Port Drive at Front Street is one of five intersections across Nanaimo that will receive pedestrian safety upgrades. Nanaimo city council voted Monday to spend $300,000 in allocated money to improve intersections for pedestrians. (Chris Bush/News Bulletin)

Port Drive at Front Street is one of five intersections across Nanaimo that will receive pedestrian safety upgrades. Nanaimo city council voted Monday to spend $300,000 in allocated money to improve intersections for pedestrians. (Chris Bush/News Bulletin)

Five Nanaimo intersections will get pedestrian safety upgrades

Council votes to spend $300,000 of unallocated funds on rapid-flash beacons and curb extensions

Several Nanaimo intersections will get safety improvements following a vote by city council to spend unallocated money to improve pedestrian safety.

Council voted unanimously Monday to approve spending the entire unallocated $300,000 to upgrade five intersections.

Uplands Drive at McRobb Avenue and Hammond Bay Road at Nottingham Drive will receive rectangular rapid flash beacons to increase pedestrian visibility.

Victoria Road at Esplanade Street, the Waddington Road and St. George Crescent intersection and Front Street at Port Drive will each get rectangular rapid flash beacons and curb extensions, which work as a system to raise pedestrian visibility with flashing lights and the curb extensions allow pedestrians to step past parked vehicles and be seen by drivers before crossing the intersection.

The intersection upgrades were one of four options presented to council by city staff. Alternatives included using the money to complete a sidewalk project on Departure Bay Road between Alan-A-Dale Place and Wardropper Park, to defer a decision to spend the money until a later date, or have council direct staff to eliminate the $300,000 from the first year of the city’s 2020-2024 financial plan.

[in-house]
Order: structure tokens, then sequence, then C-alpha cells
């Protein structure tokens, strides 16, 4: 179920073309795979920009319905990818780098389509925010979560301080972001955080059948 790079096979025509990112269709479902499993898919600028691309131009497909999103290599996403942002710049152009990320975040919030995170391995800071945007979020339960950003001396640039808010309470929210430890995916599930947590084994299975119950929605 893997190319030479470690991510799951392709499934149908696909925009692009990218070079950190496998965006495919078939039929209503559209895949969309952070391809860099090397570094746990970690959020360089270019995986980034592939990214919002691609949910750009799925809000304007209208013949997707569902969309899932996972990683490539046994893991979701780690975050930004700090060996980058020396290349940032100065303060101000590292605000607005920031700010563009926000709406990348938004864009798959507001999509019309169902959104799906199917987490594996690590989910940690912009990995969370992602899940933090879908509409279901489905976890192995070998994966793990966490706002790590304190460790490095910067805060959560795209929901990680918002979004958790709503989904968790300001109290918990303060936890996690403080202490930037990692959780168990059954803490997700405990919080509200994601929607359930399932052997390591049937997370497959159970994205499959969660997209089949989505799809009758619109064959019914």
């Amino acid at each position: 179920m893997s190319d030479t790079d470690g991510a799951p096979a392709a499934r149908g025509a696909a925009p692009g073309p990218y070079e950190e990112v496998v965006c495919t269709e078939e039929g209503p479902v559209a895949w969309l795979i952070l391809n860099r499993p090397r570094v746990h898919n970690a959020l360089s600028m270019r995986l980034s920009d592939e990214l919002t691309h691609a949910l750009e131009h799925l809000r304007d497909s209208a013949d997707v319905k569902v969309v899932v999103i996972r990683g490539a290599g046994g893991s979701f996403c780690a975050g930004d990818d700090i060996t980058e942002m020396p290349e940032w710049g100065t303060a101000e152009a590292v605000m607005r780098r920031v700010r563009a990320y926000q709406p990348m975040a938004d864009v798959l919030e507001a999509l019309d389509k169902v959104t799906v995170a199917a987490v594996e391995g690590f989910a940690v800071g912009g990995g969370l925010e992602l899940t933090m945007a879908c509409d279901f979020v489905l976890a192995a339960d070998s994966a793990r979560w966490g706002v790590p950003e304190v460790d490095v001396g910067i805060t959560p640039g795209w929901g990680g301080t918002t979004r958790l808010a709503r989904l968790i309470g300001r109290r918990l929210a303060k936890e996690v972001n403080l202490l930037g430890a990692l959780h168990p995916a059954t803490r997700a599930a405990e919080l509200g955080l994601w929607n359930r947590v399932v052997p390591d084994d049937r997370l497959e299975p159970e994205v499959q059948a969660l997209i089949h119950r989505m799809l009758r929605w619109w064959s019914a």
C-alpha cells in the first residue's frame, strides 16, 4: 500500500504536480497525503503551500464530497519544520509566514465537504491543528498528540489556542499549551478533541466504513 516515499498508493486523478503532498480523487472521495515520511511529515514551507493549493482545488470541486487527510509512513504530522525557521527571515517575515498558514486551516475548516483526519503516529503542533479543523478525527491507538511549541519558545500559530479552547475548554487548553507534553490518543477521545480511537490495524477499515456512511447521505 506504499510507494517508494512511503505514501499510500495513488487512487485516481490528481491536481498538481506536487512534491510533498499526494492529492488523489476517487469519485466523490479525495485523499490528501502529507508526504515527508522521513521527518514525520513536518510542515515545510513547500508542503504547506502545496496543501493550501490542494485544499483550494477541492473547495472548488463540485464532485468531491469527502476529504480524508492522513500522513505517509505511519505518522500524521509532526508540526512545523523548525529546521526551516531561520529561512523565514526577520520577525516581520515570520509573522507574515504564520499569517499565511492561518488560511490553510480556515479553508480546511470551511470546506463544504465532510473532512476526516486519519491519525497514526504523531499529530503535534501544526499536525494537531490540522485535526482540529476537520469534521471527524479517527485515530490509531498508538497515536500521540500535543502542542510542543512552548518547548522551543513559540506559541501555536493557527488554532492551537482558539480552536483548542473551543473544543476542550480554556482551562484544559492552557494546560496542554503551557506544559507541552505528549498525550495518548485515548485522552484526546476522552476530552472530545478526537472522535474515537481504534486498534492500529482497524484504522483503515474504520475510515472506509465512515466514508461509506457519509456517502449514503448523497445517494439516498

Coun. Zeni Maartman said she liked the idea of spending the money on intersections, but expressed concern about the Departure Bay Road sidewalk project not being completed because it would be used by children walking to school.

Jamie Rose, city manager of transportation, said the sidewalk project could possibly be reviewed again in 2021 and interim measures, such as bollards along the roadway to provide separation between vehicles and pedestrians, could be installed until the sidewalk is built.

Nanaimo Mayor Leonard Krog advised against using the money for the Departure Bay sidewalk project now.

“If we proceeded with approving it for sidewalks, the … Alan-A-Dale to Wardropper Park [project] would take up the whole $300,000,” Krog said. “If we allocate intersection upgrades, we upgrade five intersections in total.”

READ ALSO: Taxpayers at e-town hall meeting ask for more sidewalks in Nanaimo

Council received at Monday’s meeting a 135-signature petition to install rectangular flashing beacons at the Bruce Avenue and Albion Street crosswalk in Harewood. One woman suffered life-altering injuries at the crosswalk in November and another woman died in 2016, both after being struck by vehicles at the crosswalk.

“Obviously council is concerned about the injuries that were received by the young woman that prompted this petition, but having said that, given this matter is the subject of an existing legal claim, I’m afraid we can’t comment further on it,” Krog said.



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